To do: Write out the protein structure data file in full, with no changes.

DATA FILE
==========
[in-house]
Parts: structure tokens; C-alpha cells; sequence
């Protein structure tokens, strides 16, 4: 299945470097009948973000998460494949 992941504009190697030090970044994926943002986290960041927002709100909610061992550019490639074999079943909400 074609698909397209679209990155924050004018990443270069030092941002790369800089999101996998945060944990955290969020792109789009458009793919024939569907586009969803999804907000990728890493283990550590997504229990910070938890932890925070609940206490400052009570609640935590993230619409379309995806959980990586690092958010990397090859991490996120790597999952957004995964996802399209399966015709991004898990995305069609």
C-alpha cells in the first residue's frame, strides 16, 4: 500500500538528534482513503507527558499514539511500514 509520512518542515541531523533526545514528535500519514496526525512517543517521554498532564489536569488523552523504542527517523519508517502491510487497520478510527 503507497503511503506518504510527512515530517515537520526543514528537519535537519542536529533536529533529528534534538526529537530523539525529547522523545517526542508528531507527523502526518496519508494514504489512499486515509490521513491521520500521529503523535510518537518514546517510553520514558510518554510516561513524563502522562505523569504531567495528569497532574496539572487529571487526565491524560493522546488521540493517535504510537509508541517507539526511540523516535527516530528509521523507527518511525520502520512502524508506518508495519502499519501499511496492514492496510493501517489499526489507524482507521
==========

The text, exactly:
[in-house]
Parts: structure tokens; C-alpha cells; sequence
């Protein structure tokens, strides 16, 4: 299945470097009948973000998460494949 992941504009190697030090970044994926943002986290960041927002709100909610061992550019490639074999079943909400 074609698909397209679209990155924050004018990443270069030092941002790369800089999101996998945060944990955290969020792109789009458009793919024939569907586009969803999804907000990728890493283990550590997504229990910070938890932890925070609940206490400052009570609640935590993230619409379309995806959980990586690092958010990397090859991490996120790597999952957004995964996802399209399966015709991004898990995305069609």
C-alpha cells in the first residue's frame, strides 16, 4: 500500500538528534482513503507527558499514539511500514 509520512518542515541531523533526545514528535500519514496526525512517543517521554498532564489536569488523552523504542527517523519508517502491510487497520478510527 503507497503511503506518504510527512515530517515537520526543514528537519535537519542536529533536529533529528534534538526529537530523539525529547522523545517526542508528531507527523502526518496519508494514504489512499486515509490521513491521520500521529503523535510518537518514546517510553520514558510518554510516561513524563502522562505523569504531567495528569497532574496539572487529571487526565491524560493522546488521540493517535504510537509508541517507539526511540523516535527516530528509521523507527518511525520502520512502524508506518508495519502499519501499511496492514492496510493501517489499526489507524482507521